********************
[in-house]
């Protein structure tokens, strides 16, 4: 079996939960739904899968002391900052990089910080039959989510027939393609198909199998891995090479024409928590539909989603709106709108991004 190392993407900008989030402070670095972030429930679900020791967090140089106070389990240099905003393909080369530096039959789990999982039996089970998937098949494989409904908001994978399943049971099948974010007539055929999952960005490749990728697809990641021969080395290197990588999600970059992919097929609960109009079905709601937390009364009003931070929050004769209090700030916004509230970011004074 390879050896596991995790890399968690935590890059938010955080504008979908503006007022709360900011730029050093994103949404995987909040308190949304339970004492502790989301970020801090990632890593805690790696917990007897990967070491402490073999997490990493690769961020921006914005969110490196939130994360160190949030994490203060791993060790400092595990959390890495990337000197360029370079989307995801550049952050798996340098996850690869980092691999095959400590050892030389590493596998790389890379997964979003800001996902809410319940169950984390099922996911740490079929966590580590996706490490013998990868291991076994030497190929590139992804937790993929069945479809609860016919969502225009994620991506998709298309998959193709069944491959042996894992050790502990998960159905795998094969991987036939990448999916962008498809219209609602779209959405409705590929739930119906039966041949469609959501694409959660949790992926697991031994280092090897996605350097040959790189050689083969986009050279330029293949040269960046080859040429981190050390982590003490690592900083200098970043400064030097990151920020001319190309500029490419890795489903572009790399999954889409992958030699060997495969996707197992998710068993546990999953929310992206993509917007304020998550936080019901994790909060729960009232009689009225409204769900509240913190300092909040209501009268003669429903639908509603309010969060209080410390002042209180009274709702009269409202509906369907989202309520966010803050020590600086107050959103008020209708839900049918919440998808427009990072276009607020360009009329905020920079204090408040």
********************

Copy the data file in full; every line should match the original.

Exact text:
[in-house]
């Protein structure tokens, strides 16, 4: 079996939960739904899968002391900052990089910080039959989510027939393609198909199998891995090479024409928590539909989603709106709108991004 190392993407900008989030402070670095972030429930679900020791967090140089106070389990240099905003393909080369530096039959789990999982039996089970998937098949494989409904908001994978399943049971099948974010007539055929999952960005490749990728697809990641021969080395290197990588999600970059992919097929609960109009079905709601937390009364009003931070929050004769209090700030916004509230970011004074 390879050896596991995790890399968690935590890059938010955080504008979908503006007022709360900011730029050093994103949404995987909040308190949304339970004492502790989301970020801090990632890593805690790696917990007897990967070491402490073999997490990493690769961020921006914005969110490196939130994360160190949030994490203060791993060790400092595990959390890495990337000197360029370079989307995801550049952050798996340098996850690869980092691999095959400590050892030389590493596998790389890379997964979003800001996902809410319940169950984390099922996911740490079929966590580590996706490490013998990868291991076994030497190929590139992804937790993929069945479809609860016919969502225009994620991506998709298309998959193709069944491959042996894992050790502990998960159905795998094969991987036939990448999916962008498809219209609602779209959405409705590929739930119906039966041949469609959501694409959660949790992926697991031994280092090897996605350097040959790189050689083969986009050279330029293949040269960046080859040429981190050390982590003490690592900083200098970043400064030097990151920020001319190309500029490419890795489903572009790399999954889409992958030699060997495969996707197992998710068993546990999953929310992206993509917007304020998550936080019901994790909060729960009232009689009225409204769900509240913190300092909040209501009268003669429903639908509603309010969060209080410390002042209180009274709702009269409202509906369907989202309520966010803050020590600086107050959103008020209708839900049918919440998808427009990072276009607020360009009329905020920079204090408040």